For those who do not yet know, taking along a child who is neither yours nor sibling on a journey has become a risky venture. I do not know about other parts of the country, but here in Rivers State, commuting along with someone else’s child could land one in trouble regardless of good intentions.
I set off to Imo State on Friday, October 12, 2018, for the burial of a deceased relation, late Chief (Sir) Chyna Ignatius Iwuanyanwu. It may interest you to know that Iwuanyanwu was a politician, businessman and media icon who was the publisher of the popular Abuja celebrity magazine, Democracy Confidential.
Like the family elder which nature benevolently conferred on me, I decided to take along a nephew who was barely ten. It would be one of the rare opportunities the kid has, to travel home, meet with kinsmen and get acquainted with the customs and traditions of the Igbo.
And so we taxied to Water Lines Park where we boarded an 18-seater Hiace bus, and hit the road to Owerri. Expectedly, the usual hustle and bustle of the park was building up with vendors, hawking all manner of stuff. A sweat-soaked ‘park evangelist’ sauntered into our bus. With a big bible clutched under his arm, he ‘ordered’ all eyes closed while he prayed for an accident-free journey to Owerri!
Knowing the implication of disobeying these evangelists (as the offender is instantly viewed as a ‘suspect’ or ‘witch’), my little nephew and I immediately obliged the command, shutting our eyes and echoing ‘amen’ while he prayed.
Seated closely to us were an elderly woman and her companion, a little girl who constantly cuddled the woman and fiddling with her fingers. She couldn’t have been more than six.
Without any premonition of eventualities, we journeyed on and with a moderate speed, I was confident to hit the village on good time. Between Elele Town and Omarelu, we passed through no less than three police check points, and after the usual pleasantries with our driver; the officer would pass him on.
At Umuapu, Imo State, our bus joined a long line of traffic, which was the result of the usual police check on the road. The officer flagged down each vehicle, peered at the driver and after a quick glance inside, he would rap on the body and the driver would move on.
When it got to our turn, the same routine played out but while our driver made to drive on, an officer materialized in the front and ordered the vehicle parked. Apprehension soon set in as passengers exchanged glances, wondering what offence our driver has committed.
All entreaties from the driver and some passengers to the officer fell on deaf ears. Even when he was told that 90% of the passengers were travelling to attend one burial or the other and that time was not on our side, the police officer waved them off. Then he ordered that all passengers should disembark for search.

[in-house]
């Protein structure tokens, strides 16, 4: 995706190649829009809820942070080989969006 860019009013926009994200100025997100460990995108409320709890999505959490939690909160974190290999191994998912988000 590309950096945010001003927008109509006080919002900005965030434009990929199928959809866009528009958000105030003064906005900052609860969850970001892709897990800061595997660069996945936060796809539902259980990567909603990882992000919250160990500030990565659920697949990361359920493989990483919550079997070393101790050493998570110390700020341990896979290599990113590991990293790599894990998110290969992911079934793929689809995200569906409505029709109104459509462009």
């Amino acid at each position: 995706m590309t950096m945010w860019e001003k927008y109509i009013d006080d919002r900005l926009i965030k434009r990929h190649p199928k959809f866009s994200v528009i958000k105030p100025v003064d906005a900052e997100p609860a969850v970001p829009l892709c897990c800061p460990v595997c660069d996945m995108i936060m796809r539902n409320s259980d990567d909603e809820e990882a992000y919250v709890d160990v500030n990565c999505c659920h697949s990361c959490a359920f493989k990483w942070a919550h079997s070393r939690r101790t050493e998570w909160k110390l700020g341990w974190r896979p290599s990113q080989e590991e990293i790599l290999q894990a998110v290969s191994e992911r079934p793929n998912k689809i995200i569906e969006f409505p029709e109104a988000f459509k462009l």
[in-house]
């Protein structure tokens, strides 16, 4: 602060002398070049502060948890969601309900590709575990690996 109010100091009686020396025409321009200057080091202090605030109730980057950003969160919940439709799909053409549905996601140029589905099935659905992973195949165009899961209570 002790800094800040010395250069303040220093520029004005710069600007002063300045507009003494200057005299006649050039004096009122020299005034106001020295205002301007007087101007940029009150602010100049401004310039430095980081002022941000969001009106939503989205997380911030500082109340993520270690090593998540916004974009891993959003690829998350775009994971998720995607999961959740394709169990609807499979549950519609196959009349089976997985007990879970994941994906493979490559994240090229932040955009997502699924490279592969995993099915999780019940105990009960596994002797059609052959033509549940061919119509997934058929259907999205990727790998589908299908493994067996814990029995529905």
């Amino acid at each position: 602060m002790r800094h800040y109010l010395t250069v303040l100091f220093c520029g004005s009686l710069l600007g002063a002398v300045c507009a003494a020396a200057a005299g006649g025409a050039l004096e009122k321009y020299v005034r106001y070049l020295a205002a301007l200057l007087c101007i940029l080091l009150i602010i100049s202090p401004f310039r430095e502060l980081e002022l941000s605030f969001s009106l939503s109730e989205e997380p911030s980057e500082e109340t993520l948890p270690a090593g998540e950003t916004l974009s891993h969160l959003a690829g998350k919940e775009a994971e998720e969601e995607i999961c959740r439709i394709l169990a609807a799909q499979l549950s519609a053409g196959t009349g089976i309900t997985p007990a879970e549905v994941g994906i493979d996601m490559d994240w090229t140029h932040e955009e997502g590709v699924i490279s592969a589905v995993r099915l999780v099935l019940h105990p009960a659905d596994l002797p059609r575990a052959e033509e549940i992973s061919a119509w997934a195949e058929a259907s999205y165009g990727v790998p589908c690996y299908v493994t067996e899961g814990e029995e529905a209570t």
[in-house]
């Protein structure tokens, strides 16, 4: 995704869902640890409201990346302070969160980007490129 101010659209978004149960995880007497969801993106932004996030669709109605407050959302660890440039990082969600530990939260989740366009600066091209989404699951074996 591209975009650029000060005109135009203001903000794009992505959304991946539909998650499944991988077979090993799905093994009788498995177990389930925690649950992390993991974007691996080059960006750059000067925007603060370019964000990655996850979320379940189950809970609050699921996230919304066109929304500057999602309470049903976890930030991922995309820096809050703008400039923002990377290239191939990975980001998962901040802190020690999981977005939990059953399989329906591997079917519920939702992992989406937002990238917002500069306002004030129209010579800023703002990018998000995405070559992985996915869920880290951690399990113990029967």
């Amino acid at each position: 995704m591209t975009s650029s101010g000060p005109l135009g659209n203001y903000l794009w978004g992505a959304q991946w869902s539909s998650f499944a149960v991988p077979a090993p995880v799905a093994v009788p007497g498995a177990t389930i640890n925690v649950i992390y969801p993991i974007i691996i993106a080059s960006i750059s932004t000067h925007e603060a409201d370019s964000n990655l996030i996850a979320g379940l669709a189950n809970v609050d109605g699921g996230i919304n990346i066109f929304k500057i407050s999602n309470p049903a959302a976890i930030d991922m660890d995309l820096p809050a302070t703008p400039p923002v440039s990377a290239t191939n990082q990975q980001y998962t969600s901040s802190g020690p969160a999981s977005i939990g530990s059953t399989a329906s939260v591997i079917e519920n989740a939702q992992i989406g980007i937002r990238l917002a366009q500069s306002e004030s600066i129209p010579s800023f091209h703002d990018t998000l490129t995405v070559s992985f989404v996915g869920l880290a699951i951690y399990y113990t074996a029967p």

It was then that I approached the officer, disclosed my identity and requested to talk to him intimately, out of earshot. It turned out that the problem had to do with me and the elderly woman who sat close to me. We both had kids as companion. We were suspected child traffickers and would remain ‘detained’ until we prove our innocence!
The officer said the police team was part of the Anti-Child Trafficking Unit from the office of the Inspector-General of Police, adding that they were on the road to stem the tide of child trafficking which was on the rise in the country, especially in Rivers and Imo States.
On interrogation, the elderly woman who said she was a pastor in one of the Pentecostal churches owned up that the child with her was not her biological offspring but a child she adopted for her own daughter. She also told the police that she had the Agreement with the parents of the child but said she left the document in her house in Port Harcourt.
For me, I proved to the police my relationship with my nephew and companion. I gave them the benefit of the doubt, reminding them that my nephew and I even share similarities – our voices sound alike, same complexion, same look!
Having been discharged and acquitted, the police asked all passengers to return to the vehicle and proceed with the journey. For the woman, they said she would be taken to the station as she could not provide any document to prove her claim.
“Oga journalist, now you have seen something to write about. You people always report 90% falsehood and only 10% truth. Even the truth is most times distorted”, the police officer teased.
While the police drove away with the elderly woman and the child in a waiting van to their station, I recalled a breaking news earlier to the effect that police reportedly burst a child trafficking gang in Port Harcourt that specializes in selling children.
As we continued the journey to Owerri, the arrest of the poor lady became the subject of discussion. While many blamed the woman for being ‘over righteous’ by not lying to the police that the child was her grand-daughter!
As the debate raged on in that ‘mini parliament’, the National Orientation Agency (NOA) was criticized for not sensitizing the populace enough as it relates to adoption in Nigeria. The parties should be made to understand that it is not just enough to hand a child over to people. Should contract should be put in writing with the document treasured like gold! Even the police was not left out in the bashing. The parliament reasoned that it is not just enough to make arrests when people are not aware that they would have to carry ‘receipts’ for an adopted child.